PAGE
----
Feudal taxes: the first sturgeon from the Rhône river by Janice Lert

 

The most important of the patron saints associated with the different professions must be Peter, the disciple of Christ. He was a fisherman and so the medieval guilds of fishermen took him as their protector. And there were plenty of fishermen in the Middle Ages in and around Arles because it was, and still is to a certain extent, surrounded by water: the Rhone River, perhaps branches of the Durance, marshes and of course the Mediterranean Sea. Islands were also sometimes placed under Peter’s protection, and this is the case of the little “island” to the east of the hill of Arles, Ile St. Pierre, where the ruins of Montmajour Abbey highlight the skyline today. The spot is no longer an island since the swampy land surrounding it was drained in the 17th century.

Feudal taxes


We can imagine that the ties between this old abbey and the fishermen must have been strong. And one story in particular has come down to us because it appears in so many medieval documents: a story of a special tax paid by fishermen to the Benedictine monks occupying Montmajour Abbey. Medieval taxes were often paid in kind, and for the fishermen that meant contributing fish to their feudal lord, in this case the monks, who had established their rights (at least partially) over the lower Rhone River in 1060. The custom of bringing the first female sturgeon (with eggs) fished in the Rhône River each year, to the monks in the Abbey has been traced back to at least 1162. The fishermen hated this tax, even though the monks, in compensation, promised to say mass for their souls... and so there was a lot of litigation about where, when and by whom this fish was taken. A sturgeon, by the way, was not just any fish: it could be up to three meters long, enough to feed the monastery and then some, and the eggs could be used for caviar.

To make it easier for the fishermen to accomplish their duty, the monks decided to add other compensations. In the 12th century, the four fishermen who brought the sturgeon to the abbey each year were invited to a banquet, were given loaves of bread and wine, and received the right to ask the first Jew that they met to give them 20 pennies. Later there were eight fishermen, they got less bread and wine, but the money to be collected from the first Jew increased to 25 pennies.


It is easy to imagine the impact of this practice on the Jewish community in Arles. Jews had been in Arles since the Roman period and there were probably about 200 Jews in Arles in the 12th century. They lived in close collaboration with the Christian church, and were protected by the archbishop. In Arles they lived mainly in the section of the city around the present day “rue du Dr. Fanton”, but there is no evidence remaining today of this presence. They paid taxes like everyone else, and in particular to the church because the church esteemed that Jews living in a diocese occupied land that would otherwise have been occupied by Christians who would give money to the church. We know that among these 'taxes' were 'duties' such as repairing bridges and roads, which could be accomplished by the entire community. But the money for Montmajour was to be contributed by one unlucky individual who happened to run into the fishermen at the beginning of the year.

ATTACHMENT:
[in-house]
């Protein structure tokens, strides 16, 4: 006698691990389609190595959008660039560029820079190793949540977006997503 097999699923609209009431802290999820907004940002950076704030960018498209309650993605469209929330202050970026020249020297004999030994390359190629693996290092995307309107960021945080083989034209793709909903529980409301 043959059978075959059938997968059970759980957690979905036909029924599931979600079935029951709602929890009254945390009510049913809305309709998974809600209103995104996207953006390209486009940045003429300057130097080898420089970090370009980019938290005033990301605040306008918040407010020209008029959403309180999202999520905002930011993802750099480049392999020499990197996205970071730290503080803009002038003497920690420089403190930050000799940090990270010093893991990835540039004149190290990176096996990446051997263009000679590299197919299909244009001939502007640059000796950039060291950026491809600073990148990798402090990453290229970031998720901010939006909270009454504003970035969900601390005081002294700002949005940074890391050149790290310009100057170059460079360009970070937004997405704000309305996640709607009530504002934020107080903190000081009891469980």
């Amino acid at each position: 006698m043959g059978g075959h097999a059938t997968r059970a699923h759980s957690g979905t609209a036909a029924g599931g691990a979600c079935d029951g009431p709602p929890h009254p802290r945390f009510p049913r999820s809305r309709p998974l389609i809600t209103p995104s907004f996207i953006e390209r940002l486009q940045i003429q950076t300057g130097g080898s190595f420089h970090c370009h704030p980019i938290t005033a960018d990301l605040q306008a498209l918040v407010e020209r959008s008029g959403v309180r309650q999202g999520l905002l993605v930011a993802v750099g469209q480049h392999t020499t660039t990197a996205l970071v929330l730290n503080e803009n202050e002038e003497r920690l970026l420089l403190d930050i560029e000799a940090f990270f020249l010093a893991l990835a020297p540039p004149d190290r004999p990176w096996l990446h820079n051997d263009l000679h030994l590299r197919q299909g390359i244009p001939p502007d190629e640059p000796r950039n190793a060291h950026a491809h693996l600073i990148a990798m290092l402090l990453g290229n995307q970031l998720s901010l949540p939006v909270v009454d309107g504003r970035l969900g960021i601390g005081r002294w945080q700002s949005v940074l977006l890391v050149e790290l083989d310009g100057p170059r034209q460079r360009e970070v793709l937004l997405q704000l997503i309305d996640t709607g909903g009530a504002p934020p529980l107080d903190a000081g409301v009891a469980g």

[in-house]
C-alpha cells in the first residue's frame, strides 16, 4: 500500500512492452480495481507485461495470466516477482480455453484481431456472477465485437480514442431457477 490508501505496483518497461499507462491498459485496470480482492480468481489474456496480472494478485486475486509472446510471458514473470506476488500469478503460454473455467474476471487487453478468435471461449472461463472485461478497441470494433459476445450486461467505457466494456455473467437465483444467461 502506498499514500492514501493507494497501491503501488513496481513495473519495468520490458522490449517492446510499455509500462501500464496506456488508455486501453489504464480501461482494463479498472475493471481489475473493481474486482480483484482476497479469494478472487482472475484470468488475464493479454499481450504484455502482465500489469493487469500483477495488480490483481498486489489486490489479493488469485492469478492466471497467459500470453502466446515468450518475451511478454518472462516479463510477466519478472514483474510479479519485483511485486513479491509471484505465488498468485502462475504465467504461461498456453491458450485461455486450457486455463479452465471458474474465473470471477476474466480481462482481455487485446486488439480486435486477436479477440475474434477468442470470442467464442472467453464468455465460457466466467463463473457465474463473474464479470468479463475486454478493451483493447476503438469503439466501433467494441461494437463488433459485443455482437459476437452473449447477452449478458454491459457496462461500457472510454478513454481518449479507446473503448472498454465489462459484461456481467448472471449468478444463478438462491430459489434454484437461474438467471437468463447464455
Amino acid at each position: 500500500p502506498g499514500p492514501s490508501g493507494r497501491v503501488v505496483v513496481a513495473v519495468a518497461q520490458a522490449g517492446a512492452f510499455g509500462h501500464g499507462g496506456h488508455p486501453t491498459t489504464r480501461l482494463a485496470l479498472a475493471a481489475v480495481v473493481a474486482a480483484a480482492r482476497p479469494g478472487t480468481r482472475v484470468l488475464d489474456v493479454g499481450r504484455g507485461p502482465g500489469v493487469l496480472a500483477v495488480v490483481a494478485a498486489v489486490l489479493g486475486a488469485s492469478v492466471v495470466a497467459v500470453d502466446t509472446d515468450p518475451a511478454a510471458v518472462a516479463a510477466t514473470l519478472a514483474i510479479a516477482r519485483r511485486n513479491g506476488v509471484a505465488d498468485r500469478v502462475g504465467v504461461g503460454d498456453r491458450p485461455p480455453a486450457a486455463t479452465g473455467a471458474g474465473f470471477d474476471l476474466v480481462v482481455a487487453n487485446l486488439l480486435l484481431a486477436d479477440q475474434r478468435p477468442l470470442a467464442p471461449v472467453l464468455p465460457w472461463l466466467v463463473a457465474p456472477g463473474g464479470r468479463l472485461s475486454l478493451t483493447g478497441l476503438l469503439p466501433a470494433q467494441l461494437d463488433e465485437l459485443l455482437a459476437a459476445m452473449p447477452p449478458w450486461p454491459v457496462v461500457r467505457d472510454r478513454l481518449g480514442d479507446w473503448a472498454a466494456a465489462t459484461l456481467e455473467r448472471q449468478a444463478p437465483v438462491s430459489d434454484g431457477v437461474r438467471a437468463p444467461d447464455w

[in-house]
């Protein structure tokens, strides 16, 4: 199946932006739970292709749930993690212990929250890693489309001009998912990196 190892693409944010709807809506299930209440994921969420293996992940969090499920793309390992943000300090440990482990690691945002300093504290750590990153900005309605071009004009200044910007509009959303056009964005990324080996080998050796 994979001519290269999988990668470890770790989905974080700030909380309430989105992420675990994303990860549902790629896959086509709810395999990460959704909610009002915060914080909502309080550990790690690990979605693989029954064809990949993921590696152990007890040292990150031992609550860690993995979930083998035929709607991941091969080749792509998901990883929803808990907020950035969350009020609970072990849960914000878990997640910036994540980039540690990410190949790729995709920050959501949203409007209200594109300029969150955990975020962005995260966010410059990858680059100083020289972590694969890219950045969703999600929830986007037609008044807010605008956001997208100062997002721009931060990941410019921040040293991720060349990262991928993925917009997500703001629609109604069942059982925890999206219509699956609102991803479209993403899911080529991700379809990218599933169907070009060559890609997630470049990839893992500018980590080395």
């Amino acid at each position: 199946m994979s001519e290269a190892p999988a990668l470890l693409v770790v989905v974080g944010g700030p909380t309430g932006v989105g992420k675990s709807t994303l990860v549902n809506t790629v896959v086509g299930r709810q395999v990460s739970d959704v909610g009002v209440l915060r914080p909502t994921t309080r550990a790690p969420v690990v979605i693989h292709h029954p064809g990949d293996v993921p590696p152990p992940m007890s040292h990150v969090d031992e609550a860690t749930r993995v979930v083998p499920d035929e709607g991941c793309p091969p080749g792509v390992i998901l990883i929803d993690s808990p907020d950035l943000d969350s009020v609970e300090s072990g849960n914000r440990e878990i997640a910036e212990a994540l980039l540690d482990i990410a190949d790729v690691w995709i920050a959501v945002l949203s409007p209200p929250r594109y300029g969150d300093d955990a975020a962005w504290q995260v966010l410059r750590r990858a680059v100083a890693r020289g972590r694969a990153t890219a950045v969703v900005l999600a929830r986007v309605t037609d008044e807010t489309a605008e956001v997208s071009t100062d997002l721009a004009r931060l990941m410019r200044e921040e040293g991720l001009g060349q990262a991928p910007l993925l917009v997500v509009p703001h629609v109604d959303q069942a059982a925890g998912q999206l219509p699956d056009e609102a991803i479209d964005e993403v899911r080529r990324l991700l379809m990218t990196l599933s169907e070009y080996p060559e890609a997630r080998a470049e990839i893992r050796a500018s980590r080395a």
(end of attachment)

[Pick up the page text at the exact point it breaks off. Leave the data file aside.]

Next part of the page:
The consequence of this practice was that no Jew dared to venture out at the beginning of the year. The whole community was thus stigmatized and no Jewish individual dared to undertake any initiative until these 25 pennies had been paid. However the Jews were not easily discouraged and had a habit of organizing themselves: in 1215 the archbishop, Michel de Mouriès, accepted that they choose three tax- collectors among themselves who would collect the necessary pennies from the entire community, then, when the first sturgeon had been fished out of the river, present the purse to the fishermen.


Thus a compromise was found that allowed everyone to pursue life normally. This is just one example of the complicated relationships between communities in the Middle Ages. The French Revolution in 1789 brought a theoretical end to such practices: habits that had sometimes been around for so long that no one really knew why. So many of our ‘traditions’ are based on ‘compromises’ that have thus evolved over the centuries...


Source : Bonnet, Marie-Rose, Le droit feudal de l’esturgeon dû à l’abbaye de Montmajour, in Bastié, Aldo, Abbaye Saint- Pierre de Montmajour, Editions les Amis du Vieil Arles, 1999.


If you wish to read more informative, well-researched English-language articles about Provence: towns, monuments, traditions, legends, history, ask Janice Lert, licenced guide- lecturer for a list of her titles: This email address is being protected from spambots. You need JavaScript enabled to view it. Small fee applies.